Hast Thou Seen a White Whale?

"Look here, my life, my mom's life, There nothing there worth avoiding, it all just meaningless."~Laurie

"Laurie, wh-what do you want me to do?"~Dan

"Great White Whale" by Christopher Cuseo
For an Ishmael, a Great White Whale, often takes the form of an inability to gain the intangibles.  For Laurie, it means accepting her parentage, making peace with her crime fighting past, and discovering a lover in an old friend.  I sympathize with the Silk Spectre. In my case, most assume my Whale involves standing on the precipice of graduate school just about to fall into the job market, teetering between a successful existence and abject failure.  In reality, that particular cliff does not scare me.  Like Laurie, my Moby Dick involves the intangibles.  Parts of life that have always eluded me.  Pieces of my heart I can't take back.  Suffocating fears of waking up and finding myself on the floor unable to put things right. 

So, Ishmaels, what do you do when the White Whale starts chomping down your ass?  Because if it hasn't happened yet, its coming.  There's no doubt about that.  No stopping it.  No hiding.  My suggestion: Muster the Rohirrim, choose a battle cry, and ride out to meet your whale.  Personally, when battling my own Moby-Dick I cry: "Spears shall be shaken, swords shall be splintered, a sword day, a red day, ere the sun rises."  Listen, when that wild eyed Whale rams into the side of your boat, in all honesty, you'll probably die just like old Theoden crushed under his own horse or if we stick with the sea metaphor then expect drowning cause its painful as all hell.  But you're Ishmael so what did you expect really?  Pleasant just isn't in the cards.  My frightened Ishmaels: "Ride now.  Ride to ruin and the world's ending."  Just think, we're all gonna die and there's a bit of comfort in that.

Dressing Orphaned Souls: "And just look at the confidence as he leaps up and grabs the bar, beginning his maneuver."

"Hey, these are terrific.  It's like when I was small, mom got me this G.I. Joe with all these neat little spare uniforms...You were really into all that knights-armor fantasy stuff as a kid?" ~Laurie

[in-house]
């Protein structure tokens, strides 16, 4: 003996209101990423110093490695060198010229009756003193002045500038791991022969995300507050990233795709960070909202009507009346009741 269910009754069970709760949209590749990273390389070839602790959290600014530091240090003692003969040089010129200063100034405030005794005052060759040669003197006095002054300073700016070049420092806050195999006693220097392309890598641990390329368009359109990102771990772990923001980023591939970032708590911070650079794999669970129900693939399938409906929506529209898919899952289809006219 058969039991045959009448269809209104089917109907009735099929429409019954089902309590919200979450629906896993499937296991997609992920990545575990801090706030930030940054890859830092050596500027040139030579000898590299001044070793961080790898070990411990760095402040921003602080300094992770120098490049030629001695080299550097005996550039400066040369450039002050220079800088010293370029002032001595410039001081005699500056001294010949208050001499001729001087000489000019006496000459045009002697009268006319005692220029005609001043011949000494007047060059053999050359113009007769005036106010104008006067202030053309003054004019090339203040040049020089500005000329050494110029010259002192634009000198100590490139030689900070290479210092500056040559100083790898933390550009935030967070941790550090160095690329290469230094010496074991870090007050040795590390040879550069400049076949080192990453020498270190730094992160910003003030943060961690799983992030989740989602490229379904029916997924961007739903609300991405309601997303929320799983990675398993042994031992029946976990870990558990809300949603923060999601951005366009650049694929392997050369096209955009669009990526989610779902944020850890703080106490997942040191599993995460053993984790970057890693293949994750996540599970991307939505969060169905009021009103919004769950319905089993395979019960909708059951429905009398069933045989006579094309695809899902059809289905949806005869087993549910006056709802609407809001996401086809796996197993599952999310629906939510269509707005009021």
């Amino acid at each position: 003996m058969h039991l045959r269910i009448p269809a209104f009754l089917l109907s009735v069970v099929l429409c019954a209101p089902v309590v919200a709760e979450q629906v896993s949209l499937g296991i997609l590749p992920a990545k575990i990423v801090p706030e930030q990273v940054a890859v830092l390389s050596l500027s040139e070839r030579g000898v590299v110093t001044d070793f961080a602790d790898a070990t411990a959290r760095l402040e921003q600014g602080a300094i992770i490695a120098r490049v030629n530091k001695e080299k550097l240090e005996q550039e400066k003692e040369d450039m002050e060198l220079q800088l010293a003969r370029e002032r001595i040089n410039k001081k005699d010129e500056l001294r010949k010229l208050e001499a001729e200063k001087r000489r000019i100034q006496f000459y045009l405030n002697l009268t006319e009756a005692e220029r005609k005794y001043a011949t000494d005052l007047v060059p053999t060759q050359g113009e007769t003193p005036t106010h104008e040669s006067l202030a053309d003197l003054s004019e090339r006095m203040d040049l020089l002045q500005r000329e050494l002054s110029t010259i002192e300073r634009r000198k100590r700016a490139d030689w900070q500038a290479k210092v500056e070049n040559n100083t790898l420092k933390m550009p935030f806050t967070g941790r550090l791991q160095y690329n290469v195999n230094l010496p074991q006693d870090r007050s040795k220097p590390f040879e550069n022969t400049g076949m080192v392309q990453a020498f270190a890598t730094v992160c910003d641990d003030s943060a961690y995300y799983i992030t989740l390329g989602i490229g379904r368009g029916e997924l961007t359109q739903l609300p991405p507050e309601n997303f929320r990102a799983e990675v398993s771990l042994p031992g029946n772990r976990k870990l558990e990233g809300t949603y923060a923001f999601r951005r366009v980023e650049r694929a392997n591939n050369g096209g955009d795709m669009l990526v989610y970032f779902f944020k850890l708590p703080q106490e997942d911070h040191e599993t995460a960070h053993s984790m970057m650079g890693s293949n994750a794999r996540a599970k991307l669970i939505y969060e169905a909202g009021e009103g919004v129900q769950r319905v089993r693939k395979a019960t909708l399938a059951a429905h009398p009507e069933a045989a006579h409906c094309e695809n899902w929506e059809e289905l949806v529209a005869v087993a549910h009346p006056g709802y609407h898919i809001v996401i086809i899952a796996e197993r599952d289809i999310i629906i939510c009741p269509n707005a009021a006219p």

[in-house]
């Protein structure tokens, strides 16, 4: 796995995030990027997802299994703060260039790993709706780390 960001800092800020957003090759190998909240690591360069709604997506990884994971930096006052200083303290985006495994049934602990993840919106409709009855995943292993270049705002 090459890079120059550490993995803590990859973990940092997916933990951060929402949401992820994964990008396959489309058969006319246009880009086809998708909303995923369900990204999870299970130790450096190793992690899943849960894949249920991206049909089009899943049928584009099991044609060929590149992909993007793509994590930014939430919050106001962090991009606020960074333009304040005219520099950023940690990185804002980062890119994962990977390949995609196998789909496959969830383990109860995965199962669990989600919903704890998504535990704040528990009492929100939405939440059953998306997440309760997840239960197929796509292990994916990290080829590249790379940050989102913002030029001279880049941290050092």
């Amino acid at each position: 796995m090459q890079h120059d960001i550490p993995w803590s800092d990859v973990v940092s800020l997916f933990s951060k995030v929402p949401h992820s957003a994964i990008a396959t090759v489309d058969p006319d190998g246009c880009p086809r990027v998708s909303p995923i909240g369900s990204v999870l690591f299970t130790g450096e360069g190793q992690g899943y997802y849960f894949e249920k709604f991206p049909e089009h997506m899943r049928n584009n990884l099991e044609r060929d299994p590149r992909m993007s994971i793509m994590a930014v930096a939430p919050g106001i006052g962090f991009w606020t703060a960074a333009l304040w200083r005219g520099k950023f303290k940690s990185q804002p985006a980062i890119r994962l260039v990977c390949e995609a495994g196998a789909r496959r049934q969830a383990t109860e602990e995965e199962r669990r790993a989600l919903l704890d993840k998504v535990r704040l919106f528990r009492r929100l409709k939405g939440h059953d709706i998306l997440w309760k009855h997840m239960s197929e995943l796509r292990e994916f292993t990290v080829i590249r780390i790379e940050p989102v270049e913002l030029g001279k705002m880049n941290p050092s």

"Yeah, I guess it figures...y'know, being a crimefighter and everything it was just this adolescent romantic thing...as I remember they [the goggles] work pretty good.  No matter how black it got, when
I looked through those goggles...everything was as clear as day."~Dan

When I was a little girl, I owned a Rainbow Brite belt.  I loved that little accessory.  When I needed to be brave, needed to hold my own, or needed to be fabulous, I'd strap it on and face the world, a chubby cheeked, curly haired brat.  To this day, for some reason, I miss that belt.  The way it felt in my hands, the sound of the metal magnets clicking together, and staring at myself in the mirror sure no obstacle was too big for me.  Now the belt is long gone and so is the little girl who wore it.  Gawd she was fearless.  Little Me who fought for the whomever she adored and expressed her affection with wide eyes and no tears.  What was there to fear?  I rather miss her.  She's not coming back.  But sometimes I think if I could only find that old belt and put it on all those intangibles would return as well.

Considering my childhood fantasies, it should come as no surprise that I'm a Nite Owl, not a Doctor Manhattan, girl.  The little insecurities that characterize Dan, not only make him sexy, they make him human.  (He's an Ishmael as well.)  What exactly do I love about Dan?: He's sweet, uncertain, and he needs his Nite Owl costume. (And he makes cool gadgets)  Most everyone, whether they admit or not, needs a disguise, but Ishmaels need them most especially.  Life in the wilderness is tough so we strap on belts, slip on boots, and tie on capes to survive.  Intuition suggests that with the people who care about us, it ought to be easier to let go of our masks and goggles.  But in reality, love makes removing the mask all the more difficult.  In the end, I suppose we each need the hear the assurance: "We've got as long as it takes.  And don't worry, you're doing fine."  Because how do we know?  How can we possibly know we're doing fine?  Isn't there clock?  Aren't we failing yet again?  But don't get me wrong here.  Ishmaels keep in mind that costumes are beneficial.   They serve a purpose. Sure, at some point you'll need to strip down and let another person in but once you do don't toss your disguise aside.  Costumes "make it good", help us "smolder", and realize our "passion"  Sometimes it just takes "coming out of the closet" to discover a person who is "confident" and on "fire".

In sum, my exhausted Ishmaels, we must remember to "let faith oust fact; let fancy oust memory," and "look deep down and do believe".  Those Great White Whales which embody our hopes, our hearts, and our fears feel insurmountable.  But, when our circumstances seem the most bleak, when our fears overtake us, and when our hearts are the most confused that is the moment we need need costumes and understanding.  So strap on your Rainbow Brite belts, grab your goggles, pull on your plastic shorts, and repeat your battle cries.  Finally, always remember behind a quiet exterior is someone waiting to smolder.

While the film, Watchmen, sucked, for me, it did forever change Leonard Cohen's Hallelujah.  In case you're wondering, the Nite Owl's and Silk Spectre's orgasm comes at 3 minutes and 40 seconds into the song.  Just so you know.

*Fun Fact: In Latin, Orca means "demon from hell".  Oh, so, you think the Romans were being melodramatic?  Here is video of an orca eating a man.  Shamoo doesn't seem so friendly now, does he?  For the record, I've no idea why people dress up like seals and jump in with killer whales or why the general public is shocked when one of these Suicidal Seal Impersonators becomes lunch.  The lady on the left is begging to be  eaten.